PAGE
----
In this installment, we’ll look at how to make a first-person character. We’ll use the CSG-based level we designed in the previous part as a place to walk around and test our movement.
In an FPS or similar game, we want to give the player the illusion that they’re looking out of the character’s eyes. One nice aspect of this is that we don’t really need a model, at least to get started.
Start with a
KinematicBody. To this we’ll add two
CollisionShape nodes (“Body” and “Feet”). We also want to have a
Camera, but we need to be careful about how we handle rotation. The character should rotate in Y, but only the camera should rotate in X (for looking up and down). To make this work, add a
Spatial node, which we’ll call “Pivot”, and add the
Camera to that.
The “Body” collision shape is going to represent the player’s body. We can use a
90 degrees around X). Set its Radius to
0.5 and Height to
One issue with using a
CapsuleShape is that the bottom is rounded. This is good for moving over small bumps in a natural way, but it also means that when standing on the edge of a surface, the player will “roll” off in a strange way. We can prevent this by using a
BoxShape for the “Feet” collision. Make its extents
(.4, .1, .4) and place it so that its bottom is just above the bottom of the capsule. We’ll still have the round bottom to move over things, but the box will keep us from sliding off ledges.
Pivot up a bit, so that it’s not pointing the camera out of the “middle” of the body.
Much of the code for movement is the same as we used for the third-person character earlier in this series. We’ll start with declaring our variables:
extends KinematicBody onready var camera = $Pivot/Camera var gravity = -30 var max_speed = 8 var mouse_sensitivity = 0.002 # radians/pixel var velocity = Vector3()
The value of
mouse_sensitivity maps the movement of the mouse, which is in pixels, to rotation, in degrees. So for each pixel the mouse moves, we’ll rotate by
0.002 radians (or about
func get_input(): var input_dir = Vector3() # desired move in camera direction if Input.is_action_pressed("move_forward"): input_dir += -global_transform.basis.z if Input.is_action_pressed("move_back"): input_dir += global_transform.basis.z if Input.is_action_pressed("strafe_left"): input_dir += -global_transform.basis.x if Input.is_action_pressed("strafe_right"): input_dir += global_transform.basis.x input_dir = input_dir.normalized() return input_dir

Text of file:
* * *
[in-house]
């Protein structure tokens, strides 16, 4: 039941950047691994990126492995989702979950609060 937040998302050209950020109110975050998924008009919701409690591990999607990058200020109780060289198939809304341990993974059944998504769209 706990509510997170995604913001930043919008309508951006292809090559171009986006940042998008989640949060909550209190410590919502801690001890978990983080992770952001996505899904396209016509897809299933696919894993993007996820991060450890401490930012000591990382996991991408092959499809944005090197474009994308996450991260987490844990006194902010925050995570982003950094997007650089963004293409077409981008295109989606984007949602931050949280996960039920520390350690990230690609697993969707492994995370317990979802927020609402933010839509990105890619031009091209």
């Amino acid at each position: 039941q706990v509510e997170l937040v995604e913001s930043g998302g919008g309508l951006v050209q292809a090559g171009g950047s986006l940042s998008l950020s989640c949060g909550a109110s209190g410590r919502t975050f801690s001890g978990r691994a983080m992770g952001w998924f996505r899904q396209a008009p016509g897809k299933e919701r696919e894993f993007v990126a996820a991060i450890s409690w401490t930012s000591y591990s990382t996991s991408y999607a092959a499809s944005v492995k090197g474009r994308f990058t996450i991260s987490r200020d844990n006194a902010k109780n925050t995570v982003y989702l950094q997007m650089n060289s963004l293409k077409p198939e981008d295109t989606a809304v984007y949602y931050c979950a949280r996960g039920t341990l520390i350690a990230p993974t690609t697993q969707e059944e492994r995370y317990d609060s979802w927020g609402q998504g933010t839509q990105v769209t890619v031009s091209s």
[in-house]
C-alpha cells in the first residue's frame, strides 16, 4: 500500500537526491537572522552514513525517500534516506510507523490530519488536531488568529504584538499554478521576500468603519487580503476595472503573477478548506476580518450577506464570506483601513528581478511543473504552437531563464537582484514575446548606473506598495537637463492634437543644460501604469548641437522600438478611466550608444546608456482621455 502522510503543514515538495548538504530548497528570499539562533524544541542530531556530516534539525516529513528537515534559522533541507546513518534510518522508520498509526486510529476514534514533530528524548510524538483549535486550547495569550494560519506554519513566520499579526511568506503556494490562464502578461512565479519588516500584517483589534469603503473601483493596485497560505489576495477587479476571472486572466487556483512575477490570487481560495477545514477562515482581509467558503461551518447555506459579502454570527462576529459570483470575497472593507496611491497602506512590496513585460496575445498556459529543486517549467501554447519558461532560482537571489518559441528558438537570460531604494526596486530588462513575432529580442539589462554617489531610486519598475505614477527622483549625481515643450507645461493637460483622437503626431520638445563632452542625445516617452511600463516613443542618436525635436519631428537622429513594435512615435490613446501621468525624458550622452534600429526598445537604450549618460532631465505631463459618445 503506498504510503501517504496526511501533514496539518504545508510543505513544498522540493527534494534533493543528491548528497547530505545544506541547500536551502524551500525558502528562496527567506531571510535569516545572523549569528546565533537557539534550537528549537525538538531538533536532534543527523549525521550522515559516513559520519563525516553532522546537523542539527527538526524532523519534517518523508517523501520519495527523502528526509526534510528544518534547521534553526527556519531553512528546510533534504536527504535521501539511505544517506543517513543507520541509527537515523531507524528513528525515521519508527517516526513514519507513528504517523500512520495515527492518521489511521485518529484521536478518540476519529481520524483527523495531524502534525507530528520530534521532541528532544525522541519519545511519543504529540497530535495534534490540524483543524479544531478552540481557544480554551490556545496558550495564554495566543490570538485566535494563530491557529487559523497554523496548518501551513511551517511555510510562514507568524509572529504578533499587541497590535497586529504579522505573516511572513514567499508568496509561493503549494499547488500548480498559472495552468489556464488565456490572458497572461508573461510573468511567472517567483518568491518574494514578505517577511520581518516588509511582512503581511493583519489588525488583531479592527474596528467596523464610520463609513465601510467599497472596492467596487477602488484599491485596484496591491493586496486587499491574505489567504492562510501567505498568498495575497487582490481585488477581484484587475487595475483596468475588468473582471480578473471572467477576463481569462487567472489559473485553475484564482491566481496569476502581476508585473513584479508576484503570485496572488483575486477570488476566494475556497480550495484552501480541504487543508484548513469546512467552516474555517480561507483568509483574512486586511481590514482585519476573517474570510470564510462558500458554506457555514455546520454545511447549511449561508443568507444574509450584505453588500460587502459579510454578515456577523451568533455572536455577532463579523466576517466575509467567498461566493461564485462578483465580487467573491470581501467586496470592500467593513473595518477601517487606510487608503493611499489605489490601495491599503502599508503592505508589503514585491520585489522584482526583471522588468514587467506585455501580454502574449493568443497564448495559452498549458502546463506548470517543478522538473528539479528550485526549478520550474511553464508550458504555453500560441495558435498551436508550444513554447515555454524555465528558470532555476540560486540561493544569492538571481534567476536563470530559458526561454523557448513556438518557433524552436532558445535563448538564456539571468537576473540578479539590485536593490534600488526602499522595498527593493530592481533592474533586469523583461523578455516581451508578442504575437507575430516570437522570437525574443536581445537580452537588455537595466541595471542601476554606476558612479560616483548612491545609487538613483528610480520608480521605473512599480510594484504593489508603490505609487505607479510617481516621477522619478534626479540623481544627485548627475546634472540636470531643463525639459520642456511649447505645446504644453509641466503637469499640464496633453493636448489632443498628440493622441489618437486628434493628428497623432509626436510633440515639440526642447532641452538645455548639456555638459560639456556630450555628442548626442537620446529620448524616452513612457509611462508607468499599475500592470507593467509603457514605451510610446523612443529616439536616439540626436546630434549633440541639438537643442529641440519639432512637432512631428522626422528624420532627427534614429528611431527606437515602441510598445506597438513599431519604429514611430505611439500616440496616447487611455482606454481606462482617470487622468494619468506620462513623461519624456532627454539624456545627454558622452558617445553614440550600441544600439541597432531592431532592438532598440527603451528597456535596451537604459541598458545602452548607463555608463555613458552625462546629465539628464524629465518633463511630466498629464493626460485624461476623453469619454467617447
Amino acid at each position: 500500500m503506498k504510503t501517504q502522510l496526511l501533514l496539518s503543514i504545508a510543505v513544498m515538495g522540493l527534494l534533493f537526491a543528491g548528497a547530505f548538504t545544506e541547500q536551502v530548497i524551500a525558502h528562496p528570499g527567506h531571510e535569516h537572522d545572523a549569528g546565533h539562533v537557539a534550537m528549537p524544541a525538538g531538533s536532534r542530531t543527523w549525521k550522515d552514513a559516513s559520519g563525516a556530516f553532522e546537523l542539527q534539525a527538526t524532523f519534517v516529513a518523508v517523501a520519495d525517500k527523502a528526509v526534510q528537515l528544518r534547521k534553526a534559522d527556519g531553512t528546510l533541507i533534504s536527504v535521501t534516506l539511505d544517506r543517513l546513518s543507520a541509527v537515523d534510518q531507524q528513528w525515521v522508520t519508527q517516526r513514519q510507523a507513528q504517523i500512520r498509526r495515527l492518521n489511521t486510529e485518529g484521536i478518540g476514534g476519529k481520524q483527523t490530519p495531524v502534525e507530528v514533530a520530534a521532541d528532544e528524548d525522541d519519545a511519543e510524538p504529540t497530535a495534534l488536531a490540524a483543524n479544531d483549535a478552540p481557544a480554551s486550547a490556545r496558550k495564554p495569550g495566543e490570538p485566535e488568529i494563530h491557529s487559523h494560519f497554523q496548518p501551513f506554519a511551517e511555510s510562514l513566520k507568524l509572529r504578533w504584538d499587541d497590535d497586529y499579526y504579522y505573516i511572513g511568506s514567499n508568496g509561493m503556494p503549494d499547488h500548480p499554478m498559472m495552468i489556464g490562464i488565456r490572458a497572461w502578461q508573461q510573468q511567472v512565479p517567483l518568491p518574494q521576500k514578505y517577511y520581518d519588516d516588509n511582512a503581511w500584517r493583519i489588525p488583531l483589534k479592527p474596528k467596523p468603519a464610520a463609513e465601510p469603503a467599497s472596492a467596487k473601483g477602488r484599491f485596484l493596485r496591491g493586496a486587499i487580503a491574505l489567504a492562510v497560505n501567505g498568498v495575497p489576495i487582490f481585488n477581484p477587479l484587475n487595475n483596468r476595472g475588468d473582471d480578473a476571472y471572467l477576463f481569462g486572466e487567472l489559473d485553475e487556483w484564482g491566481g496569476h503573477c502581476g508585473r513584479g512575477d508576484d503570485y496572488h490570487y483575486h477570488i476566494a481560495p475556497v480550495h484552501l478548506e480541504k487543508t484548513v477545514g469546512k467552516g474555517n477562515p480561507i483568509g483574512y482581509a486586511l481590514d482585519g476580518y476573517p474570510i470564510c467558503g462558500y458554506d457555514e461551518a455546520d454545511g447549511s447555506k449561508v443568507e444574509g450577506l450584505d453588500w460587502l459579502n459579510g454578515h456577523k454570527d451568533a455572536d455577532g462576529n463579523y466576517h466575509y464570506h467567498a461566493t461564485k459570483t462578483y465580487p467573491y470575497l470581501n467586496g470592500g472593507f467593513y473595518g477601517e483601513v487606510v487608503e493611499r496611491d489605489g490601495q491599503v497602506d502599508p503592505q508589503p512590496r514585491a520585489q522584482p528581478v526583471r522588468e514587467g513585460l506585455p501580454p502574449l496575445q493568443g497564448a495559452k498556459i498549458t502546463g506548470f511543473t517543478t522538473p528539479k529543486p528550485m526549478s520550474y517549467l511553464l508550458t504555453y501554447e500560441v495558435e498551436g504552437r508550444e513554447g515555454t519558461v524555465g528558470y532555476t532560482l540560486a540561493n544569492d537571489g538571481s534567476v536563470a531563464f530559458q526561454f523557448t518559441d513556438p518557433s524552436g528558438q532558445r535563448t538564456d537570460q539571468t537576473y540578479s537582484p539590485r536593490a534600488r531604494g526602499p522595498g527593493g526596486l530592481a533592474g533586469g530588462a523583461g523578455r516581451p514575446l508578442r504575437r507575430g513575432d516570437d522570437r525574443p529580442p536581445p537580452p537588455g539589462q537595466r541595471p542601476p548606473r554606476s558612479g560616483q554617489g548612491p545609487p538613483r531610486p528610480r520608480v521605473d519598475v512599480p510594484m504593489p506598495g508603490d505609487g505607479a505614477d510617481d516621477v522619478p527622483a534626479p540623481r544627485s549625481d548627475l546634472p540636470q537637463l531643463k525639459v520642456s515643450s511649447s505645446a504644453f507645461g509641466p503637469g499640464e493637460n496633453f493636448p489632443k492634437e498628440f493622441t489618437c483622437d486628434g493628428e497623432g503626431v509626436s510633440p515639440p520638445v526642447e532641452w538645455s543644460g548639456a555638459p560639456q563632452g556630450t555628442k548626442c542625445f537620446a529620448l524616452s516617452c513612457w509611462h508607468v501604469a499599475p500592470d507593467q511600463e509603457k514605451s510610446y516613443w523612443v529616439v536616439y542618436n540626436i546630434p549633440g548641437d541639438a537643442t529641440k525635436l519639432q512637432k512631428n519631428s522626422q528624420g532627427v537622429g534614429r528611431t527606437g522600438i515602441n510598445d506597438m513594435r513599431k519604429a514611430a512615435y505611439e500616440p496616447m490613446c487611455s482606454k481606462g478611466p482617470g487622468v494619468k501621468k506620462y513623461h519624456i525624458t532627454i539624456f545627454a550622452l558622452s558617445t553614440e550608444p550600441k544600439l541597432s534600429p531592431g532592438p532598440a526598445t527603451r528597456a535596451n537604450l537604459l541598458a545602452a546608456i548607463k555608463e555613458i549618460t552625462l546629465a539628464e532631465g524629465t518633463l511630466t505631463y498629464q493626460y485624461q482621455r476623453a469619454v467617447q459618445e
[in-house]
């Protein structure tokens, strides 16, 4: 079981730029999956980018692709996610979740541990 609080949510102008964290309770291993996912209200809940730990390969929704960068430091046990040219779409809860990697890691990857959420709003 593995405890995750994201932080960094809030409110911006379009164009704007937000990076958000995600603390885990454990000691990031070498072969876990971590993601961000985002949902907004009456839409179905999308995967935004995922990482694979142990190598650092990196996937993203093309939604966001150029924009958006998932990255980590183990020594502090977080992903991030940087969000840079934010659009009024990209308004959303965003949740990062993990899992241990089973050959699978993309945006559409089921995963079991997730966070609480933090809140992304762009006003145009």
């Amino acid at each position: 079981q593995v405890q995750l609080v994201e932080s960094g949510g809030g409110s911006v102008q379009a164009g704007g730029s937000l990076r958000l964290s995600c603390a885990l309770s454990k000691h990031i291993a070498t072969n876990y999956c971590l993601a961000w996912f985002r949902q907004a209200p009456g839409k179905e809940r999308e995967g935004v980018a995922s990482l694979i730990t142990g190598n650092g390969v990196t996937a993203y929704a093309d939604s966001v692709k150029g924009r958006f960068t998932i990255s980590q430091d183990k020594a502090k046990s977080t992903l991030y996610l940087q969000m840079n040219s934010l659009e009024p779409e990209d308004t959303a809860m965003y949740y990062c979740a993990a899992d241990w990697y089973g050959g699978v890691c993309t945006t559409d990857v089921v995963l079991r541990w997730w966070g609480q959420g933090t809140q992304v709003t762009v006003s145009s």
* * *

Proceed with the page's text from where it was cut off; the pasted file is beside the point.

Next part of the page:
When detecting input, we want to move in the direction the body is facing.
Next, we add up the inputs and return the resulting direction vector.
func _unhandled_input(event): if event is InputEventMouseMotion and Input.get_mouse_mode() == Input.MOUSE_MODE_CAPTURED: rotate_y(-event.relative.x * mouse_sensitivity) $Pivot.rotate_x(-event.relative.y * mouse_sensitivity) $Pivot.rotation.x = clamp($Pivot.rotation.x, -1.2, 1.2)
We also need to capture mouse movement for camera rotation. As discussed above, horizontal mouse movement rotates the entire body in Y, while vertical motion rotates the helper node in X.
We also need to limit that vertical rotation to prevent the camera from flipping upside-down.
func _physics_process(delta): velocity.y += gravity * delta var desired_velocity = get_input() * max_speed velocity.x = desired_velocity.x velocity.z = desired_velocity.z velocity = move_and_slide(velocity, Vector3.UP, true)
_physics_process() we get the
desired_velocity, the direction vector returned by
get_input(), and multiply it by
max_speed to set its length. We don’t want to alter our
velocity.y because that’s set by gravity, so we only set the
z components based on the input.
We’re also setting
true for the
stop_on_slope parameter of
move_and_slide(). This keeps us from sliding down the ramp if we stand on it.
Test your movement and ensure everything is working as expected.
First person characters typically have some sort of item, or at least empty hands, visible in front of them. We’re going to use the shotgun model from the following art pack:
MeshInstance to the
Pivot node and use the
shotgun.obj model from the art pack. You’ll notice that the model is too small for our player’s scale, so set Scale to
(8, 8, 8).
We need to position the model so that it’s projecting out “through” the camera. Aligning it can be difficult, so click the “View” menu and choose “2 Viewports”. In the bottom one, select the
Camera and click “Preview”, and in the top you can move the gun until it looks right.
We now have a basic first-person character controller. This could make a good foundation for a wide variety of game types by adding features and behaviors, as we’ll see in later lessons.
You can also find a video version of this lesson here: